Respiratory disease is the term for a group of conditions affecting the organs involved in breathing. Some of these conditions are asthma, respiratory infections, bronchitis, COPD and lung cancer. Respiratory disease is a common cause of death worldwide. Therefore it is important to take measures to reduce the risk of these illnesses. In the following paragraphs we will deal with prevention of respiratory disease. Diet and Respiratory Disease
A diet plays a key role in every aspect of health. This also includes respiratory health. All body functions, including breathing require fuel, which is obtained from food. Food along with inhaled oxygen gets converted into energy and carbon dioxide. This process is known as metabolism.
Healthy food plays a vital part of the immune system that protects the body against infections and diseases. Thereby, with a healthy diet one can boost his or her immune system and reduce the risk of respiratory infections, which can be very dangerous for individuals suffering from lung problems.
According to some studies, diet during pregnancy has a significant impact on respiratory health of newborns and their risk of developing wheezing, allergy and asthma. Unhealthy diet of the mother lowers the baby’s protection against sensitization to allergens thus increasing the chance of asthma.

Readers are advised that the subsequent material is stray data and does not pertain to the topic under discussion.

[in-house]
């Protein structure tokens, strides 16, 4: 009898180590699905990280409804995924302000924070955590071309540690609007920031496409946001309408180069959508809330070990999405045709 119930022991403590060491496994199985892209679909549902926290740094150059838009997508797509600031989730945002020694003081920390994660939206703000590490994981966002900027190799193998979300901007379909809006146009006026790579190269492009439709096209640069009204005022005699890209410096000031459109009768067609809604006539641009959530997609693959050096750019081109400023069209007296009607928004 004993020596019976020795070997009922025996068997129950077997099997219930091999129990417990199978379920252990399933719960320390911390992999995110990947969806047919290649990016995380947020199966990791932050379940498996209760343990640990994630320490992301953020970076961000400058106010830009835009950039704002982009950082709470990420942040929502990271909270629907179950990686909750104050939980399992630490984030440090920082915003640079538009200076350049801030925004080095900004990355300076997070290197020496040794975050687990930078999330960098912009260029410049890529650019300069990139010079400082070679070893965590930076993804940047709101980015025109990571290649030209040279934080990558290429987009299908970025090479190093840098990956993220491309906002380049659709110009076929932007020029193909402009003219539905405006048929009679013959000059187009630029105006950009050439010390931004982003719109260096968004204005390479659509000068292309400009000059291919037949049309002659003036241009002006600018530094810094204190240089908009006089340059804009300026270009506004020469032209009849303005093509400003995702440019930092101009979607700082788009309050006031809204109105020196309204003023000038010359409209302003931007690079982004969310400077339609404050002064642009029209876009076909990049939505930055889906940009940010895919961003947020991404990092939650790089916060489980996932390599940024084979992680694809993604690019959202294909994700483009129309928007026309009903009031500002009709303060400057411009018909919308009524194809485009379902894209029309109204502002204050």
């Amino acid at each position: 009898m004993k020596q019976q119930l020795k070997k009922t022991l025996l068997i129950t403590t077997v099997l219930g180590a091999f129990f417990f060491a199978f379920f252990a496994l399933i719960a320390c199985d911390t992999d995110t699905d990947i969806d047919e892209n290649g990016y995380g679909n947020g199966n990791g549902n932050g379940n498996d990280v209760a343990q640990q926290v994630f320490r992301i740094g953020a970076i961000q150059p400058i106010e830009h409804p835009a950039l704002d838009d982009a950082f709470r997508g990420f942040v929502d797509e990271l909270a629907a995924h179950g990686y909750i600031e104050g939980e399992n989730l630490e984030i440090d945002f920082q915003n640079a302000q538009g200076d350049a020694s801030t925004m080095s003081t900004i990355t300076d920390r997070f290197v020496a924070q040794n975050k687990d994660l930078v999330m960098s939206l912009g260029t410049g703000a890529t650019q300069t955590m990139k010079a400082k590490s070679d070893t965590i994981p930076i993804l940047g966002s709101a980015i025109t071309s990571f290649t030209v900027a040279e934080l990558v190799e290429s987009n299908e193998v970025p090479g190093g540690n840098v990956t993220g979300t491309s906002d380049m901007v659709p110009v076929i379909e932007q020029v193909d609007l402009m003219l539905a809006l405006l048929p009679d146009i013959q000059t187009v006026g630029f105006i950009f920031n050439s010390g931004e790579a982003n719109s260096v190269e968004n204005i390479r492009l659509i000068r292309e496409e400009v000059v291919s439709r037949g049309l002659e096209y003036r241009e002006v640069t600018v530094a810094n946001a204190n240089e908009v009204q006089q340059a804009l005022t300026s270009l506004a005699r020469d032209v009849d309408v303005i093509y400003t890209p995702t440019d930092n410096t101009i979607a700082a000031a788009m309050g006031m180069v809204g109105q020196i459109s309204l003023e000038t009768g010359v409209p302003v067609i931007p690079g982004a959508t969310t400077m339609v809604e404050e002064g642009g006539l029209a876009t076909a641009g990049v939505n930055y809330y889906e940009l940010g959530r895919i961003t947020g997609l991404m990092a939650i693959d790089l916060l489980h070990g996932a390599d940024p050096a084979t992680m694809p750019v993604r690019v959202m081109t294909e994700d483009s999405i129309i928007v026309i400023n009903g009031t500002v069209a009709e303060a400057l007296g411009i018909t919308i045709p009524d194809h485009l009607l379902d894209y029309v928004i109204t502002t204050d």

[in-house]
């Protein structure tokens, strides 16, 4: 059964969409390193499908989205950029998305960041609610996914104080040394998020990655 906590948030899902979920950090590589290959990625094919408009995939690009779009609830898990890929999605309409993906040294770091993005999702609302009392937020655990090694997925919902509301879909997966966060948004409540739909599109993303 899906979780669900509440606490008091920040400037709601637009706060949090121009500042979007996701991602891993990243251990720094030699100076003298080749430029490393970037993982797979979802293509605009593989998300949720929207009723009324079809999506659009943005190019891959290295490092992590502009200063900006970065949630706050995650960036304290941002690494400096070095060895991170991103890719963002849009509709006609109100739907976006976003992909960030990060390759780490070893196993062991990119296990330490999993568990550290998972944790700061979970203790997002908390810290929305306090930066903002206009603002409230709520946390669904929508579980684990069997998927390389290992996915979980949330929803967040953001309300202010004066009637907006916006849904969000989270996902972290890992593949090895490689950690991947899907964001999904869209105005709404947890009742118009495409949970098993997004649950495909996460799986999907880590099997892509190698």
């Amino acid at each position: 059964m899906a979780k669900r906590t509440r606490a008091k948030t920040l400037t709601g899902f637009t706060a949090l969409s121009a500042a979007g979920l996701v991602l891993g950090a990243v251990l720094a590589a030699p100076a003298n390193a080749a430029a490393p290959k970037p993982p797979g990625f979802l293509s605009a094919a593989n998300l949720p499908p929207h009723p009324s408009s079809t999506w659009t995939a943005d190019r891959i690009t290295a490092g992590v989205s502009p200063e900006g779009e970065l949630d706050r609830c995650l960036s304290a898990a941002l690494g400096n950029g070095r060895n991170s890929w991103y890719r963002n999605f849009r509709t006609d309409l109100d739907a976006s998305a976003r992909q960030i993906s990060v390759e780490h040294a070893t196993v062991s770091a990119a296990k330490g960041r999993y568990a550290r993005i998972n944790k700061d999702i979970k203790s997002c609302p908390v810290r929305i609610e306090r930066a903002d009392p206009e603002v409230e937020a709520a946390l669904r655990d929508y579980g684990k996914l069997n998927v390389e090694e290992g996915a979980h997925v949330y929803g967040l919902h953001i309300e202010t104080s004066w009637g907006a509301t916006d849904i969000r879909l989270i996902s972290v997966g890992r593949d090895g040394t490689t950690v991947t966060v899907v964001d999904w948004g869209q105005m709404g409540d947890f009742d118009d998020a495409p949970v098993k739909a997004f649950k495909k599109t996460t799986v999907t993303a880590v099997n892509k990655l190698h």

A diet high in sodium and refined sugar is a major risk factor for many respiratory diseases. On the other hand, fresh vegetables, fruits, whole grains and quality proteins such as lean meat, seafood, egg whites and low-dairy products are recommended to improve the health of the respiratory system. Plenty of fluids are important to avoid respiratory infections.
Respiratory Disease and Environment
Air pollution is a very important risk factor for respiratory disease. People already affected by this condition are especially vulnerable to environmental pollutants. Dust, fumes and various harmful gasses and particles are abundant in the air we inhale and irritate the lungs resulting in different respiratory conditions. Sources of these pollutants are power stations, factories and motor vehicles.
Indoor air pollutants are equally significant factor in development of respiratory disease. Common indoor pollutants are carbon monoxide, tobacco smoke, mold, dander and household products.
Contaminants present in indoor and outdoor air are primarily associated with respiratory conditions in children. This is because the lungs of children are immature and they also breathe at faster rate comparing to adults thus ingesting more pollutants.
To prevent development of respiratory disease, a person must eliminate pollutants and keep buildings well ventilated. On the other hand, exposure to outdoor air pollutants is difficult to prevent. But, parents can limit their children’s outdoor activities on poor air quality days such as still, sunny days with insufficient wind to disperse pollutants.